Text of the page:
Women's Memorial March returns for its 20th year
//Liz Hourigan, Writer

The first place I experienced culture shock was on the Downtown Eastside of Vancouver. Not long after finishing high school on Vancouver Island, I went to visit a friend who had started at UBC, and found myself in a little building called Insite, just off Main and Hastings, waiting for her to finish up. That day I learned a few things; you can buy single cigarettes at the counter of several of the convenience stores on East Hastings, anyone can be a heroin addict and no one deserves to feel abandoned to that place. When my friend ended up living on the streets as a sex worker later that year, I didn’t go to look for her. I’m glad she had people looking after her there, because a few years later she made her way back out. The Vancouver Women’s Memorial March is held to express compassion, community and caring for the many women still existing as sex workers on the DTES that face the very real potential of experiencing violence on a daily basis, and to honour those that have fallen victim to it.

The Women’s Memorial March has been happening every year since 1991, on February 14. It was initially held has a response to the murder of a woman on Powell St., but is now held to show compassion for the living, as well as to honour the lives of all of the murdered and missing women of the DTES. While this event is held to raise awareness of the issues faced by women that have turned to prostitution as a means to survive, there will be no commercially noted presence of the frontline outreach programs that work in the community.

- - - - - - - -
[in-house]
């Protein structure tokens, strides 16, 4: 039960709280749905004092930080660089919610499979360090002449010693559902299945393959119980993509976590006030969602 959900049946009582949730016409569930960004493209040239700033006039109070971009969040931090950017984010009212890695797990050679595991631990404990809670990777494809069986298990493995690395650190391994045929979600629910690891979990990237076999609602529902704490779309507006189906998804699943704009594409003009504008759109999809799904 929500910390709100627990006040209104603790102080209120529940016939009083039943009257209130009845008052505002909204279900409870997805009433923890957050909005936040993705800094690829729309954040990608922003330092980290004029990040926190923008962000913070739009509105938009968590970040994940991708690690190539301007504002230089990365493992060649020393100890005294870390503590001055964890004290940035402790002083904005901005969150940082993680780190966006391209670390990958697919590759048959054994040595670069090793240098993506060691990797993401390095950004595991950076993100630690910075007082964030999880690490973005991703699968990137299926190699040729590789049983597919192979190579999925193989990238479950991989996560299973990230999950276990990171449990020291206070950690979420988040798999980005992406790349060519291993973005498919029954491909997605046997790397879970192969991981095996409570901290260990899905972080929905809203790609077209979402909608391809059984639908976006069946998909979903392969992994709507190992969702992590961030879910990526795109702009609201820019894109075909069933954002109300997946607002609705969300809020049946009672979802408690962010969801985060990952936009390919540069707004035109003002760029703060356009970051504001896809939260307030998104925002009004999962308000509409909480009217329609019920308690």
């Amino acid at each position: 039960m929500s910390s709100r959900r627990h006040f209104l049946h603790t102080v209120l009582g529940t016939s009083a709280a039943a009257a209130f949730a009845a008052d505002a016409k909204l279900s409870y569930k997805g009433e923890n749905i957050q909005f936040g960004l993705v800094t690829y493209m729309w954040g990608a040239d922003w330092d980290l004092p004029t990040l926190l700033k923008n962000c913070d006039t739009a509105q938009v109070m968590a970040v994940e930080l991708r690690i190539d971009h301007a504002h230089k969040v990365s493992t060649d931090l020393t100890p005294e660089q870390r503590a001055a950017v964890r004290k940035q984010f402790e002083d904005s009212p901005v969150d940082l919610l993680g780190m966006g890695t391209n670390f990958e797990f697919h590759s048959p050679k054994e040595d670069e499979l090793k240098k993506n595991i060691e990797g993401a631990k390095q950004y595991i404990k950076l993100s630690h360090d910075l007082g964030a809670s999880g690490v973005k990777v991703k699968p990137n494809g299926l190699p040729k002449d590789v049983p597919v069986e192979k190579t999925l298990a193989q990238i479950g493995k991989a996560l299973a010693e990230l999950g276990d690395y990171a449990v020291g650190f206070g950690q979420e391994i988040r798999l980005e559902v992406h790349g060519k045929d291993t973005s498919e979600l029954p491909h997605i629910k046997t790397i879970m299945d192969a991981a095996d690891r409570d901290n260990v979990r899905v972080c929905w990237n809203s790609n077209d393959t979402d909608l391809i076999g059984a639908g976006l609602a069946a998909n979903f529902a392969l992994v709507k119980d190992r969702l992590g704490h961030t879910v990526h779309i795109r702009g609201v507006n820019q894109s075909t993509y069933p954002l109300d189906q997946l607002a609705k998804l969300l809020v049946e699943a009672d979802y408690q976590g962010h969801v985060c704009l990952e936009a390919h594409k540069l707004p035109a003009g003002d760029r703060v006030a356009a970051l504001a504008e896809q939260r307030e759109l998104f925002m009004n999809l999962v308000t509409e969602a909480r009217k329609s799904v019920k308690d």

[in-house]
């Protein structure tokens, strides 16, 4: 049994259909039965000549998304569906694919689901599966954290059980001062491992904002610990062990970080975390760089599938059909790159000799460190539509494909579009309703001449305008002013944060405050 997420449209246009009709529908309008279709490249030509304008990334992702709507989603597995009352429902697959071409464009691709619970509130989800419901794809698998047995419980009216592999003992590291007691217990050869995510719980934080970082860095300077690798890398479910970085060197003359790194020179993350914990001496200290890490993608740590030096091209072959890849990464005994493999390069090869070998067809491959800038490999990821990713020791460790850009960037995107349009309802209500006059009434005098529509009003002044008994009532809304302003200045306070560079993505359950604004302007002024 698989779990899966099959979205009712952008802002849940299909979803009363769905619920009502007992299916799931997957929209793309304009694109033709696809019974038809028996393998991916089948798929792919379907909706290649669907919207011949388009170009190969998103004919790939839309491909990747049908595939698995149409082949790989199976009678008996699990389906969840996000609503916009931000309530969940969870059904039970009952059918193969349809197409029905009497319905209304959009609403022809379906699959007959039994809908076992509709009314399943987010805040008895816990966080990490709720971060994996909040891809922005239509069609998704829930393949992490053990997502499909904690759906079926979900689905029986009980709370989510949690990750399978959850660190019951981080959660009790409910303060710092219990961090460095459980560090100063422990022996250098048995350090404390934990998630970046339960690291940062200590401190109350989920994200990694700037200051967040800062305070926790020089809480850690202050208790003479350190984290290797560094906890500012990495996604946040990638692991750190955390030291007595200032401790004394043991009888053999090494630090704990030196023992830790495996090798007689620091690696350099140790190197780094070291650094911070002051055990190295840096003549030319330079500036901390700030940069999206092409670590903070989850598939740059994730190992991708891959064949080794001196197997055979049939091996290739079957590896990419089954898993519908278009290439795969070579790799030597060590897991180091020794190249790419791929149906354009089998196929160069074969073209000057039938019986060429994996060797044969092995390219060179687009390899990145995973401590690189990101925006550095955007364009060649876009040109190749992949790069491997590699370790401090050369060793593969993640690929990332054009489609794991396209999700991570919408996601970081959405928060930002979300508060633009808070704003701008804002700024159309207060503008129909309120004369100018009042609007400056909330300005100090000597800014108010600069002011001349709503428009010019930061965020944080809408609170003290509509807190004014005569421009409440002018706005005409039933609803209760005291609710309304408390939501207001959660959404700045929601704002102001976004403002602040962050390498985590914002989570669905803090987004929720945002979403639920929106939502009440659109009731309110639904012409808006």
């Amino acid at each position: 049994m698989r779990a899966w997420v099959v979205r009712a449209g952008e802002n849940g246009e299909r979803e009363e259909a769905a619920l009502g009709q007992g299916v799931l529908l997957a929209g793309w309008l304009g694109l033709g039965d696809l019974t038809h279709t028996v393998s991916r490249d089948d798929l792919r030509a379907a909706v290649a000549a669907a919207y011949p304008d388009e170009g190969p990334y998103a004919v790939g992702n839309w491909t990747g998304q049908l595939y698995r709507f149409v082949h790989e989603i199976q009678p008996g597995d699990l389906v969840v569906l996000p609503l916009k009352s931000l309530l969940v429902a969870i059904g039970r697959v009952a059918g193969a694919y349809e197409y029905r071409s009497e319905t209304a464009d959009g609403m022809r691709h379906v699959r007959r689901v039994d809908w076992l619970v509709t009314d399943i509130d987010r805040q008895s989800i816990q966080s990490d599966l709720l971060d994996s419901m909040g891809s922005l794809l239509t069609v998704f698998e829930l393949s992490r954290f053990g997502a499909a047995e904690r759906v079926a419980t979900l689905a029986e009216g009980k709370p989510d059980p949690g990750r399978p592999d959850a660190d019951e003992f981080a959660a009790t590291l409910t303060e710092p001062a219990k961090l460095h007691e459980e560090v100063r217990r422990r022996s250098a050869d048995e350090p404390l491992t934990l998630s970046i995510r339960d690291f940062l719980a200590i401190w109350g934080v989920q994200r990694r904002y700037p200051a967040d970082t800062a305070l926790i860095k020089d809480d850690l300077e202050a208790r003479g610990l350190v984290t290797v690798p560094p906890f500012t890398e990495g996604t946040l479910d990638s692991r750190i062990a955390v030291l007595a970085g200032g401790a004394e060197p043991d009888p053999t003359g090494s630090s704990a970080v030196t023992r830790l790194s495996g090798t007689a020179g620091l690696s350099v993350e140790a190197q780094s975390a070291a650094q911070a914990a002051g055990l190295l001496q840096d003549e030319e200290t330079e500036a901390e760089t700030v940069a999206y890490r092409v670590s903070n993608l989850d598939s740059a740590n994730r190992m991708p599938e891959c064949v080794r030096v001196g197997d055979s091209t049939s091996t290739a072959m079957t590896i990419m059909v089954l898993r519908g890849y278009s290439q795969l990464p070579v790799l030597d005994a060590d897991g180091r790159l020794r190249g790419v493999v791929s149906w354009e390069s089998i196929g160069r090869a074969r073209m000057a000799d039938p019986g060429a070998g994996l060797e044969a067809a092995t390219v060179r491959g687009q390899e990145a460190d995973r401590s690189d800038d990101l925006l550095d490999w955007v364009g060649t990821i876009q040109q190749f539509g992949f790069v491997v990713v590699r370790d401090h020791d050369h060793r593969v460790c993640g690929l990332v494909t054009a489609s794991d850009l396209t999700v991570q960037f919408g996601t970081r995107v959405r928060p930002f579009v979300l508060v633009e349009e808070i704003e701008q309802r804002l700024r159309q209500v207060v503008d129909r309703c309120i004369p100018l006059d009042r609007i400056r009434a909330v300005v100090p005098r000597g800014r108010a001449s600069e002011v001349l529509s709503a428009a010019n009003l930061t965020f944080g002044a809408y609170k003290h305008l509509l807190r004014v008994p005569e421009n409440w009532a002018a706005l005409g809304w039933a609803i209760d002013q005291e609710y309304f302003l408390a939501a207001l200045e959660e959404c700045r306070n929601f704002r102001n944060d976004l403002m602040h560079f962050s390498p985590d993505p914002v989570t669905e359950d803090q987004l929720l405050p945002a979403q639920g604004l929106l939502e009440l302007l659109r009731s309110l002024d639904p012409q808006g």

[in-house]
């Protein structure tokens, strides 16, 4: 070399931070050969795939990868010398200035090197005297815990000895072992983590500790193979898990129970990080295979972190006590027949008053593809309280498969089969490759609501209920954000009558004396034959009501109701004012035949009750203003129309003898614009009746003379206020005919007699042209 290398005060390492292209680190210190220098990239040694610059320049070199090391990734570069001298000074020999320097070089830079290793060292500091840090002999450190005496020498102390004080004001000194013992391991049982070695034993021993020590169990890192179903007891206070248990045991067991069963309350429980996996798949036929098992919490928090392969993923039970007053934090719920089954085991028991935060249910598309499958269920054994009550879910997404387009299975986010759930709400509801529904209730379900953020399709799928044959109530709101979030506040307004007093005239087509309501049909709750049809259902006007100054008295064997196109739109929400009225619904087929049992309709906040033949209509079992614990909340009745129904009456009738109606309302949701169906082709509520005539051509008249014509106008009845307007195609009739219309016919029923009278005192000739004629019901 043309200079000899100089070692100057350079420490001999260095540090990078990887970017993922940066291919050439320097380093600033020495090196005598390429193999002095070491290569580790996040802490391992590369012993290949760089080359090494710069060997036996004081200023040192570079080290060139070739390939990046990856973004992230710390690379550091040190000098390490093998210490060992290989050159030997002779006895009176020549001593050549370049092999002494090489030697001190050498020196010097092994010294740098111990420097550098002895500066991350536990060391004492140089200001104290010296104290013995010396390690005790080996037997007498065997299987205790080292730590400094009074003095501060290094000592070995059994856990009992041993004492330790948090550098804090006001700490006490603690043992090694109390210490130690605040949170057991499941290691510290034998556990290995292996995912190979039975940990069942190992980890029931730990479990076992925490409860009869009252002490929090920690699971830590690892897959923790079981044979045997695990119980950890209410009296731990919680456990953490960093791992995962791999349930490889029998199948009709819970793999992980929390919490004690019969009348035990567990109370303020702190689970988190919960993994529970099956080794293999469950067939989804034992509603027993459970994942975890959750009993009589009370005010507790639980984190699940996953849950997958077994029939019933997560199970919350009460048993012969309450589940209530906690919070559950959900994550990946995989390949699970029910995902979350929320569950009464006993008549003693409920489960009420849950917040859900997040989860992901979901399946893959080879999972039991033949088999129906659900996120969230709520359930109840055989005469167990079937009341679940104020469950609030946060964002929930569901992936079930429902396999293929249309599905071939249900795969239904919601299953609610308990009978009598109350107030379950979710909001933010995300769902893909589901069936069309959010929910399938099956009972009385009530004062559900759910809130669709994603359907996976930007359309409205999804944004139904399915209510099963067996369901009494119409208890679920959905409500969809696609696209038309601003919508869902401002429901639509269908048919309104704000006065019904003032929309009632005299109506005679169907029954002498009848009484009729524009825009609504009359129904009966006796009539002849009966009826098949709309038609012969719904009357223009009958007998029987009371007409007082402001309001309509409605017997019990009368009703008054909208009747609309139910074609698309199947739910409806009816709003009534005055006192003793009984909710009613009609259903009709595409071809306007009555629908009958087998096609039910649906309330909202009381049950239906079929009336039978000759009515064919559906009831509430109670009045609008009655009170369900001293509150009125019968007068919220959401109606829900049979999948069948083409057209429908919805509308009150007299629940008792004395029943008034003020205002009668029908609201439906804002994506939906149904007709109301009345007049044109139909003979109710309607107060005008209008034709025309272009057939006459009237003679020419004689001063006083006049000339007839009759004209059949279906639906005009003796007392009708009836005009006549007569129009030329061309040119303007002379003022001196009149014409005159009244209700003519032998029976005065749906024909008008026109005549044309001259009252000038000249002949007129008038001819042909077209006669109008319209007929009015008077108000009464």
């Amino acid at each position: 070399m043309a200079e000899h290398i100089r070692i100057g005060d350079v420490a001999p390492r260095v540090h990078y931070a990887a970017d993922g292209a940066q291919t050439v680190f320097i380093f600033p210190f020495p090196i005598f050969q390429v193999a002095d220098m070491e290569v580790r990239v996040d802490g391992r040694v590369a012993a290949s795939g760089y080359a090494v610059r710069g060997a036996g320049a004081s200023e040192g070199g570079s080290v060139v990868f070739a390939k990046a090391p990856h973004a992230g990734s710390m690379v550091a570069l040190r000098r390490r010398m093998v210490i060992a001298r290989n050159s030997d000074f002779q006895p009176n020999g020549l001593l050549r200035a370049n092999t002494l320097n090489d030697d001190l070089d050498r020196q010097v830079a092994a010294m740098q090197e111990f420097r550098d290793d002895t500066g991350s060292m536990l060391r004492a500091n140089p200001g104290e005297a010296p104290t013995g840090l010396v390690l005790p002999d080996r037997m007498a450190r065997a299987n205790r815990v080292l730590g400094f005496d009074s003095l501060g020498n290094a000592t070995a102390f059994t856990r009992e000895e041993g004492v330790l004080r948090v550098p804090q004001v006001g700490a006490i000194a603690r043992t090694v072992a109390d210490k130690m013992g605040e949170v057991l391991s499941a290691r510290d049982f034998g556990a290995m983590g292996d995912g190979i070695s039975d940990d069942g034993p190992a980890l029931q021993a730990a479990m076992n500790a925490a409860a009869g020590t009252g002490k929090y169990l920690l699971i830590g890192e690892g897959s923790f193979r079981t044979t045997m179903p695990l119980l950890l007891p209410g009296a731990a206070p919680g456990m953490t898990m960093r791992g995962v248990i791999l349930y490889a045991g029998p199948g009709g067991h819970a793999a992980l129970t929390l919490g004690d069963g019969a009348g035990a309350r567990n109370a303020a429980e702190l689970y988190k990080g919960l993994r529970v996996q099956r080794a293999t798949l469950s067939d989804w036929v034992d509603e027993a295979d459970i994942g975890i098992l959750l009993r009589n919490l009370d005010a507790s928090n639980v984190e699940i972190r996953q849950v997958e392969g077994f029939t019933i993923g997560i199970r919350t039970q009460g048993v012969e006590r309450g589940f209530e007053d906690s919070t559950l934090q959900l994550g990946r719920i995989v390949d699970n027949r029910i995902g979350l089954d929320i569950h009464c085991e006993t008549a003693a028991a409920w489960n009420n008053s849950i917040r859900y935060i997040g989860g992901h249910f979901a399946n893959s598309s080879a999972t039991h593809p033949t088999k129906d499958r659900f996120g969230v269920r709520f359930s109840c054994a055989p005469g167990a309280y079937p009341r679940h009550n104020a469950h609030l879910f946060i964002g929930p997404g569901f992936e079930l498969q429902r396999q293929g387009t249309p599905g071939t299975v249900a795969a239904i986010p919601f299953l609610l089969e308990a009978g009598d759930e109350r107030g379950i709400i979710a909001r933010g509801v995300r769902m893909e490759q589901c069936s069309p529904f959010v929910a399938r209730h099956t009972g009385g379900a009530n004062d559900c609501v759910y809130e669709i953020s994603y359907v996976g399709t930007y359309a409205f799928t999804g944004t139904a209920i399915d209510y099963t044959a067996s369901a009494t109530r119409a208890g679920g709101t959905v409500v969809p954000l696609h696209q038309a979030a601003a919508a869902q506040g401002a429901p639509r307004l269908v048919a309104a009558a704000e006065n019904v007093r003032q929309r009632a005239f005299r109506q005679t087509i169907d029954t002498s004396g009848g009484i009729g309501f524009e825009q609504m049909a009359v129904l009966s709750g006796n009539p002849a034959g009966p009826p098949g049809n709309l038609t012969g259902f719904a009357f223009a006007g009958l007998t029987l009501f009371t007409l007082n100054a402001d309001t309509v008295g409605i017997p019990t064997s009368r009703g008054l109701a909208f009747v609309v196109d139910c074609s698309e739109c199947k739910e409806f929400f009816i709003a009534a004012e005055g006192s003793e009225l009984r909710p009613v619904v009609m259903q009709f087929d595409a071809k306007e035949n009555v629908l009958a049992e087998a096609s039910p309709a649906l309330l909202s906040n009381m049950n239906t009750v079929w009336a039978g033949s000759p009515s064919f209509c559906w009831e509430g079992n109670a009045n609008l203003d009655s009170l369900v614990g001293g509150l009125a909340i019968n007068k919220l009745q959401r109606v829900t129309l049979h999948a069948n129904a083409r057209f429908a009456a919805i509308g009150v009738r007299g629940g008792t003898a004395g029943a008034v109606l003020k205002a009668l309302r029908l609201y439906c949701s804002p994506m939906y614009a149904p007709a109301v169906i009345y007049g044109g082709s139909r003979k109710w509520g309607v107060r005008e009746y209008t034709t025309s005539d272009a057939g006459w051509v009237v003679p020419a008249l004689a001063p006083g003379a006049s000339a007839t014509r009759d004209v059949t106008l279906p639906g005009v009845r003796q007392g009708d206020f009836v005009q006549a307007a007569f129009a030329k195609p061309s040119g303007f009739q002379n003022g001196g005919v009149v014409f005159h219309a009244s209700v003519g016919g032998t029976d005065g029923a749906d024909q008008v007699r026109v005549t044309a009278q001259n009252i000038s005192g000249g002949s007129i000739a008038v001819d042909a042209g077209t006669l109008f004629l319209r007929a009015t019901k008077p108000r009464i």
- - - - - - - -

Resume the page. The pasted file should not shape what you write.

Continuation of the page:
“Banners would not be appropriate to the message of the event,” says Karen Mirsky, of the Prostitution Alternatives Counselling and Education society. PACE is a sex worker-led and driven organization offering low-barrier programming, support and safe respite for sex workers in Vancouver. The only banners visible at the event will be the five that are carried in the march to honour the women.

Katie Hyslop, a reporter for Megaphone, Vancouver’s street paper, explained the more subtle aspects of how the event is careful to balance the interests of the families in mourning, and the equally important cause of raising awareness of the serious need for women of the DTES to receive proper representation and protection by our legal system.

Two weeks of commemoration events leading up to the march began on January 30, with a sweatlodge ceremony. Attendees of the event said that it had been a deeply moving and private experience that allowed for women to experience healing. Dalannah Bowen, the organizer of the Women’s Memorial March, says that the march is “important because everybody has a mother, aunt, wife or sister and this is happening in every community across the globe. Each time a woman suffers at the hands of violence, we cannot just stand in the sidelines and complain, because when one woman is hurt a small piece of every one of us suffers. I encourage everyone to take the opportunity join hands on this issue and show solidarity at the Women’s Memorial March.”

Further info available at

//By Liz Hourigan

Upcoming Events:

February 5 – “Honouring Our Women” poetry night at Carnegie Centre (Main & Hastings)

February 9 – “Strength, Survival, Sisterhood” launch of DTES Power of Women movie, speakers from the DTES, screening of Finding Dawn – Vivo Media Arts Centre (1965 Main Street), doors at 6 p.m.

February 11 – Night of Music at W2 (151 W. Cordova) with Bitterly Divine, Murray Porter, Faith Nolan, Little Hawk and more. Doors at 7 p.m.

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